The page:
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How To Turn Your iPad2 Into a $500 Lump of Junk

Step 1: Purchase iPad2 for $500

Step 2: Drop on tile floor to shatter screen

Step 2a: Sweep up shards of glass off the floor

Step 3: Call AppleCare and find out that it’s not covered under warranty since it was broken through “negligence”.

Step 4: Decide that Apple’s out of warranty repair option ($300) is too expensive to fix a device that costs $500 brand new.

Step 5: Purchase 3rd party touch screen digitizer replacement

Step 6: Spend your Saturday afternoon with a heat gun and a tiny plastic crowbar to prying out thousands of tiny shards of glass.

Step 7: Plug in new replacement screen

Step 8: Test new replacement screen and find out that only 30% of the screen is responsive to touch

Step 9: Recognize that you’re beyond your area of expertise

Step 10: Decide that maybe the $300 repair option might be your best remaining option

Step 11: Call AppleCare again and find out that the $300 repair option actually includes a replacement if they can’t fix it, and that an Apple Store will actually just swap you straight across for a new one, even though you already tried to fix it yourself

Step 12: Decide that the AppleStore is too far away and opt for the UPS shipping option

Step 13: Ship it back to Apple

Step 14: Get an email from Apple that says they’ve determined that they won’t actually fix it or replace it after all (no word about the $300 that you spent for them to fix it)

Step 15: Have a long and frustrating conversation with AppleCare and find out that they won’t actually replace or repair anything unless every shard of the original glass is still in its original place

Step 16: Wait for your $500 lump of junk to come from Apple since they generously ship the unfixed iPad back to you

And that is how you turn your iPad2 into a $500 lump of junk.

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Apple Makes a Smart Move

This morning Apple announced that they’re lifting some of the restrictions that they had placed earlier this year on developers and the tools they use to create applications.

They also announced that they’re going to publish official app review guidelines so that developers will have a much better idea of whether they’re app will pass the review process or not.

Both are smart moves.  They’ll benefit the development community and, by extension, the platform in general.  I’d like to think that they listened to their developers and that the FTC investigation had nothing to do with it, but the announcement is mum on that particular subject.

Apple relaxes restrictions on iOS app code, iAd analytics.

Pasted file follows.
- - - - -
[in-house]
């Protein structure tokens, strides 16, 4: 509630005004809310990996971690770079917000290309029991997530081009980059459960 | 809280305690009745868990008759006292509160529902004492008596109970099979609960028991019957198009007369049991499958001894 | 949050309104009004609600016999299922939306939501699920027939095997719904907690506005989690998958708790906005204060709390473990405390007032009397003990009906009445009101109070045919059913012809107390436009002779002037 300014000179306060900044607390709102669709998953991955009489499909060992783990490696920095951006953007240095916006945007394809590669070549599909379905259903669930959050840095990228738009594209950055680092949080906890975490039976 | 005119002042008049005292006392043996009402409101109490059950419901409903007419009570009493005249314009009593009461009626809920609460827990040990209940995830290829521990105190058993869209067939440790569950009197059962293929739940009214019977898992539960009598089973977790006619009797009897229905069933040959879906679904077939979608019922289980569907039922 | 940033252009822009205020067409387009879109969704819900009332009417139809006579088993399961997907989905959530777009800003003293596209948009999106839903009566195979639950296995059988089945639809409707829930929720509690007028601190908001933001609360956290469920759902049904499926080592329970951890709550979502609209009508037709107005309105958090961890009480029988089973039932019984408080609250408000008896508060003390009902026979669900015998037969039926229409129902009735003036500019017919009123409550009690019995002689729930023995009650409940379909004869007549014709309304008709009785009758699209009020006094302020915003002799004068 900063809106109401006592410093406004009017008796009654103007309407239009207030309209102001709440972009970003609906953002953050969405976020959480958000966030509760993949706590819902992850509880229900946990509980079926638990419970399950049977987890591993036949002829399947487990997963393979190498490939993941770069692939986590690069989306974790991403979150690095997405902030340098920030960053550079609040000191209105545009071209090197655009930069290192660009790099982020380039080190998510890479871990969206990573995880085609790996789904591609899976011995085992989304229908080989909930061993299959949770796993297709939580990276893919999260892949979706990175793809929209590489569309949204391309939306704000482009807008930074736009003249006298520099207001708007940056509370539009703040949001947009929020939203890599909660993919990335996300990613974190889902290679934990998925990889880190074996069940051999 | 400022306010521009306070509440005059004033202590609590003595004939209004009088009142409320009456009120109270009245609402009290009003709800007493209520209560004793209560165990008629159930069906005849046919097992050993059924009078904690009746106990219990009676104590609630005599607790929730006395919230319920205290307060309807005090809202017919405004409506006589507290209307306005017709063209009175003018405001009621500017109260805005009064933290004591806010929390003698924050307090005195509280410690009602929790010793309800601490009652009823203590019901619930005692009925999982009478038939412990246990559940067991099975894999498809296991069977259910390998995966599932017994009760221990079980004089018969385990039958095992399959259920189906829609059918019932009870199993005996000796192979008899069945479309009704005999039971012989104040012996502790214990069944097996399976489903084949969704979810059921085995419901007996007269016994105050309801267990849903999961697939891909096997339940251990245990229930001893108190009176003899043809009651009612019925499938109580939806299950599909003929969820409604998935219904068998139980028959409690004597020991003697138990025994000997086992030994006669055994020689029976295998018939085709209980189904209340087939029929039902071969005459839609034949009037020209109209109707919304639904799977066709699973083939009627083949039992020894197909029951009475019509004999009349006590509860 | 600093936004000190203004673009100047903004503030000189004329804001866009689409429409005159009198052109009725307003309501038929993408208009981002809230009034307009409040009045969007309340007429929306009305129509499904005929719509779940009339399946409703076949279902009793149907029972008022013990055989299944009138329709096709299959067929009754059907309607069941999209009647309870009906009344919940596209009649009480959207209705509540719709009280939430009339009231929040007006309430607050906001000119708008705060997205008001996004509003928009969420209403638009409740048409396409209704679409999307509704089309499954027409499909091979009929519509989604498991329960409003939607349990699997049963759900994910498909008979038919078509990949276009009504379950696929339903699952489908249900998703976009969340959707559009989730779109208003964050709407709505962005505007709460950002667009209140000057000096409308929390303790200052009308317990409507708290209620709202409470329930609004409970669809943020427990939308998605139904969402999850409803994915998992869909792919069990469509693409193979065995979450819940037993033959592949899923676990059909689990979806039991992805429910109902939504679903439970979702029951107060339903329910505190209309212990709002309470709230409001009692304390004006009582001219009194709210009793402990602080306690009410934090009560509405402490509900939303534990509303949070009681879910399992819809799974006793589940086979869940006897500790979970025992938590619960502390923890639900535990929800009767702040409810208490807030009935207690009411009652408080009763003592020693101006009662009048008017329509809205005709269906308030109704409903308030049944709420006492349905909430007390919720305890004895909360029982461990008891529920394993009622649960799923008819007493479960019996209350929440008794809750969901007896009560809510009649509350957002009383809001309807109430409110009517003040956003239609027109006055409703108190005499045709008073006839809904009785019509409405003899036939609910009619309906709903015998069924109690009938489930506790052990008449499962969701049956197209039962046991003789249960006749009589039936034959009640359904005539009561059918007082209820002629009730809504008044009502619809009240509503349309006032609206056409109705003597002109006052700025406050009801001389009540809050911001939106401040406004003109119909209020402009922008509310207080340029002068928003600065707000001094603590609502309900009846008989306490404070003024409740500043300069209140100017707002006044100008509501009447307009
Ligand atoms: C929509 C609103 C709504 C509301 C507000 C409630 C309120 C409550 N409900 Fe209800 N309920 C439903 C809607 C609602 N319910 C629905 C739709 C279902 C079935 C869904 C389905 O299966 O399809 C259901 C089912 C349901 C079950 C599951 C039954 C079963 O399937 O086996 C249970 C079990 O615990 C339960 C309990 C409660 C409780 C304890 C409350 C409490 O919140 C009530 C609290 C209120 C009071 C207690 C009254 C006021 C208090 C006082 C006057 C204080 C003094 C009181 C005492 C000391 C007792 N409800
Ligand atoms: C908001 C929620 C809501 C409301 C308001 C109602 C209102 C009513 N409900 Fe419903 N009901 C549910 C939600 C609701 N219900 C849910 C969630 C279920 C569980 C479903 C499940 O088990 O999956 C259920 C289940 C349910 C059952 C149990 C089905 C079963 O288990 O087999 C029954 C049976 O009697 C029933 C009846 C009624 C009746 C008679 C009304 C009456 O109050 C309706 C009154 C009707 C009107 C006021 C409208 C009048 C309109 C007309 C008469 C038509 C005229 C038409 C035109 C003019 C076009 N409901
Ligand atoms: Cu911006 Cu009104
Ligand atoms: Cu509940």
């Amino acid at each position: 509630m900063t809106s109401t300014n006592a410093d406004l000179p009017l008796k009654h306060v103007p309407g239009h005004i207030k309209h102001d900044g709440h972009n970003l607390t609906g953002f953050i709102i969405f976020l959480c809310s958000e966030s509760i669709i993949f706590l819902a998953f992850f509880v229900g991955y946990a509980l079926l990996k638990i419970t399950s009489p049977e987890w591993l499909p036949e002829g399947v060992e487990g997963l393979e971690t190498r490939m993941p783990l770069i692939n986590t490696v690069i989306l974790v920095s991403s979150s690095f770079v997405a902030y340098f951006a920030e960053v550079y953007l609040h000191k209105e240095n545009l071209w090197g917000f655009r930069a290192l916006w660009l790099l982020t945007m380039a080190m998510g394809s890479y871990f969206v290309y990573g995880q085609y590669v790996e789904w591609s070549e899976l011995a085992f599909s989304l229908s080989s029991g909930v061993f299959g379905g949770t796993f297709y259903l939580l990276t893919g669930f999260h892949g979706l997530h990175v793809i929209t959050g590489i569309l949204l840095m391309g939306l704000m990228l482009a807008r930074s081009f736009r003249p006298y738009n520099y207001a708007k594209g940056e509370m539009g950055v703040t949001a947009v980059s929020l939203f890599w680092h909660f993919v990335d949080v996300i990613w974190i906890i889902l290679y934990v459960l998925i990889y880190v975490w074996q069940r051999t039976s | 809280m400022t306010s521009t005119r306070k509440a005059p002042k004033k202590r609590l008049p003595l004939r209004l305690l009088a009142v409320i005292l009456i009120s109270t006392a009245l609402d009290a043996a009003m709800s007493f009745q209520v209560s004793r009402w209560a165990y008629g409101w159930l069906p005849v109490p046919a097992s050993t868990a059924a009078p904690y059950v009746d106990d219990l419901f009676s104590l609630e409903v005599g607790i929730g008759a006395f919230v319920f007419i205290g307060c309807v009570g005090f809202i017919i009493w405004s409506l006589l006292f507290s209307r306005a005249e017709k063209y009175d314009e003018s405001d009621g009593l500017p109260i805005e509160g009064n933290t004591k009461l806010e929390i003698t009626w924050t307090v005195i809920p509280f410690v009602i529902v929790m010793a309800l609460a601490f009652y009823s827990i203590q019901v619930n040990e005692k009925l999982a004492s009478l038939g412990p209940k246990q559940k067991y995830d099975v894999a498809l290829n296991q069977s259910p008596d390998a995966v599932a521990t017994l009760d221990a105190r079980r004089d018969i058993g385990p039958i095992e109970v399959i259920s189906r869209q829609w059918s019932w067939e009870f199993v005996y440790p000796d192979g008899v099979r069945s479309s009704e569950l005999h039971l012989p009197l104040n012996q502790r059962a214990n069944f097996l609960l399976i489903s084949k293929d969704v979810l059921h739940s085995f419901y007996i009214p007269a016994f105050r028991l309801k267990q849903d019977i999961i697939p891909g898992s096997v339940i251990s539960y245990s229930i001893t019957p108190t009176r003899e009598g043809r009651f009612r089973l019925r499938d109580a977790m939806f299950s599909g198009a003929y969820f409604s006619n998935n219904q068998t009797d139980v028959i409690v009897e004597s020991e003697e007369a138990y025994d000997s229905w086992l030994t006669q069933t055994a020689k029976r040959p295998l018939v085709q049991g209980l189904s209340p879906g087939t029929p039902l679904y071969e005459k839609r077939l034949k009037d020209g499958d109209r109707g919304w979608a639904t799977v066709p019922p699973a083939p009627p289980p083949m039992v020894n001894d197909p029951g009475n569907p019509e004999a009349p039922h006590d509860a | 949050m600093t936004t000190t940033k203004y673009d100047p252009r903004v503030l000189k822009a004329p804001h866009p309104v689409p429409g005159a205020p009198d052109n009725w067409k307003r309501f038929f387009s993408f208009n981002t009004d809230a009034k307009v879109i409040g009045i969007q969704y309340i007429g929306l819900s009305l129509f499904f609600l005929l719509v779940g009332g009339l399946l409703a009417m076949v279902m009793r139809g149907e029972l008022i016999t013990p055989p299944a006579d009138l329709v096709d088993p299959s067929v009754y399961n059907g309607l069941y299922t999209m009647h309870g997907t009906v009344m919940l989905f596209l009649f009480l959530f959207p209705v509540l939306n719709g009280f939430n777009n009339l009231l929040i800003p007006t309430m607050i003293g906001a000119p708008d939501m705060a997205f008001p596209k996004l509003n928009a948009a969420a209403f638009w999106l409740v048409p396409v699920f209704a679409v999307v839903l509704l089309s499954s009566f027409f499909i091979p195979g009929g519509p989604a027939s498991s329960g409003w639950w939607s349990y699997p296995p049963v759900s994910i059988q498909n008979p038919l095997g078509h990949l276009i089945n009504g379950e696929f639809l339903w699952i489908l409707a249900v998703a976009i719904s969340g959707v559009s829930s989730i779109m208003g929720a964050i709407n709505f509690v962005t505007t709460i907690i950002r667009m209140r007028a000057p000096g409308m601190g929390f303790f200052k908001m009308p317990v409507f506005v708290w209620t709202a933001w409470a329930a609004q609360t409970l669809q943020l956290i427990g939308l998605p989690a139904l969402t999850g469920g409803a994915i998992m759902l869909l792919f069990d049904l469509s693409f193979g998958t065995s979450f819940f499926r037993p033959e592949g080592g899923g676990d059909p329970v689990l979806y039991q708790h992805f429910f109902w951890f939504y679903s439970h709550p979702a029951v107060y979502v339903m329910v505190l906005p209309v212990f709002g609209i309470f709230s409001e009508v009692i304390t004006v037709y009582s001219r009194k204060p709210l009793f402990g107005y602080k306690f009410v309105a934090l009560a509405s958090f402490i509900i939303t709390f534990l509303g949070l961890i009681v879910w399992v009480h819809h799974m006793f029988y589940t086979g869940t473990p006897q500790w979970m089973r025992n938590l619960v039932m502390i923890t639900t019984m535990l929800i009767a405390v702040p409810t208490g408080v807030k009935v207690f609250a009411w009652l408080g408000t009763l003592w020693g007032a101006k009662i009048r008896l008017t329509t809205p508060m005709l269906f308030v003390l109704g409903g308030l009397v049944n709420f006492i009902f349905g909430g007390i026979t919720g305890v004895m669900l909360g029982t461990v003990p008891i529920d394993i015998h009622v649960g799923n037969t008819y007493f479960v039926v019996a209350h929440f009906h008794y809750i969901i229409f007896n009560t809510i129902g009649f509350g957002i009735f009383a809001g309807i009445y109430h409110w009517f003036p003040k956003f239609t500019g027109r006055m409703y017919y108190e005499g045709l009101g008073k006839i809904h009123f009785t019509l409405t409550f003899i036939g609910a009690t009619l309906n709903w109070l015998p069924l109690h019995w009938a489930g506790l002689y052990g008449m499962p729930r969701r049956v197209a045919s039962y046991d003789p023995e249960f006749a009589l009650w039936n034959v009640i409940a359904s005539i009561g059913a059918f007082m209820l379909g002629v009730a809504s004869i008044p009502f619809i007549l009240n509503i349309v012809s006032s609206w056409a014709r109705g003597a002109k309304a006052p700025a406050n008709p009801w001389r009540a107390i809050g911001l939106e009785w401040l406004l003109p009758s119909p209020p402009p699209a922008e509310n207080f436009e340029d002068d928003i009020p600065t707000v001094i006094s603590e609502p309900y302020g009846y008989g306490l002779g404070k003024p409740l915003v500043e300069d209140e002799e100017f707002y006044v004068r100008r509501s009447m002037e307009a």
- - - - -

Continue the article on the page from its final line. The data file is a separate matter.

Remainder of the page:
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Microsoft’s Next-Gen UI

I’ve seen a few things lately about the next version of Windows, aptly code-named Windows 7 and it’s next-generation user interface. AppleInsider sums it up nicely citing Microsoft engineer Hilton Lock as saying that the Windows 7 interface is tons cooler than the iPhone and people will be blown away.

What strikes me as interesting is the fact that if Microsoft is comparing their next-gen OS to the iPhone they’ve already missed the boat. Vista is still in it’s early adoption phases and another operating system from Microsoft is at least 5-6 years down the road if they follow their historical release schedule.

In a world of constantly changing technology and rapid innovation, this effectively means that Microsoft is comparing targeting a competitor that has moved onto other areas. It’s the iPod/Zune thing all over again.

Apple’s original iPod was fantastic and a real step forward for usability and simplicity. Several years later, after the iPod was already dominating, Microsoft releases the Zune, but the iPod was already ahead and moving faster.

Sure, Microsoft made a nice new Zune that compares to the old iPods and even the new iPod classic favorably, but Apple doesn’t really care about the iPod classic. Apple has already moved on with the iPod Touch. They release the Classic because it makes money and because flash storage isn’t big enough to get the massive capacity some people want, but that’s not where Apple is focused. They’ve already moved on.

I hope that Windows 7 doesn’t turn into the next Zune 2. Microsoft needs to do some innovation in a whole new direction rather than just trying to one-up existing technology. Microsoft surface demonstrates that kind of thinking, but when will it be affordable and in production?